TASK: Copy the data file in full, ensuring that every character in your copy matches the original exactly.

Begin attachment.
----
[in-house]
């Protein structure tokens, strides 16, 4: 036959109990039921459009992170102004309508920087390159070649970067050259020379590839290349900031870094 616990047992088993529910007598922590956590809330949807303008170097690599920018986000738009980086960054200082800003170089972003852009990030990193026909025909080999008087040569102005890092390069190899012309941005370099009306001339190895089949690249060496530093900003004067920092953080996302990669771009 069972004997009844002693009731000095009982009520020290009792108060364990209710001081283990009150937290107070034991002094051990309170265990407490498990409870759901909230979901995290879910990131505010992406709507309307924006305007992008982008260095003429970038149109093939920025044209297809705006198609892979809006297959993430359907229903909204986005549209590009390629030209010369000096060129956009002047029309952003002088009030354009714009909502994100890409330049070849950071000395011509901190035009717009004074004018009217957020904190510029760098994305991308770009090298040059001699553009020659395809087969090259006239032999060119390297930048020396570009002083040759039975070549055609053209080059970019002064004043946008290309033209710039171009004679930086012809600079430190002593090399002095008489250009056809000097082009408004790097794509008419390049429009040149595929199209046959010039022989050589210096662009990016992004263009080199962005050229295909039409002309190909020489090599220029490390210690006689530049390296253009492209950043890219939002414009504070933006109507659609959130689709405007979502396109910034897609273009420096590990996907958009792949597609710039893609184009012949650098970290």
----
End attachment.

[in-house]
């Protein structure tokens, strides 16, 4: 036959109990039921459009992170102004309508920087390159070649970067050259020379590839290349900031870094 616990047992088993529910007598922590956590809330949807303008170097690599920018986000738009980086960054200082800003170089972003852009990030990193026909025909080999008087040569102005890092390069190899012309941005370099009306001339190895089949690249060496530093900003004067920092953080996302990669771009 069972004997009844002693009731000095009982009520020290009792108060364990209710001081283990009150937290107070034991002094051990309170265990407490498990409870759901909230979901995290879910990131505010992406709507309307924006305007992008982008260095003429970038149109093939920025044209297809705006198609892979809006297959993430359907229903909204986005549209590009390629030209010369000096060129956009002047029309952003002088009030354009714009909502994100890409330049070849950071000395011509901190035009717009004074004018009217957020904190510029760098994305991308770009090298040059001699553009020659395809087969090259006239032999060119390297930048020396570009002083040759039975070549055609053209080059970019002064004043946008290309033209710039171009004679930086012809600079430190002593090399002095008489250009056809000097082009408004790097794509008419390049429009040149595929199209046959010039022989050589210096662009990016992004263009080199962005050229295909039409002309190909020489090599220029490390210690006689530049390296253009492209950043890219939002414009504070933006109507659609959130689709405007979502396109910034897609273009420096590990996907958009792949597609710039893609184009012949650098970290």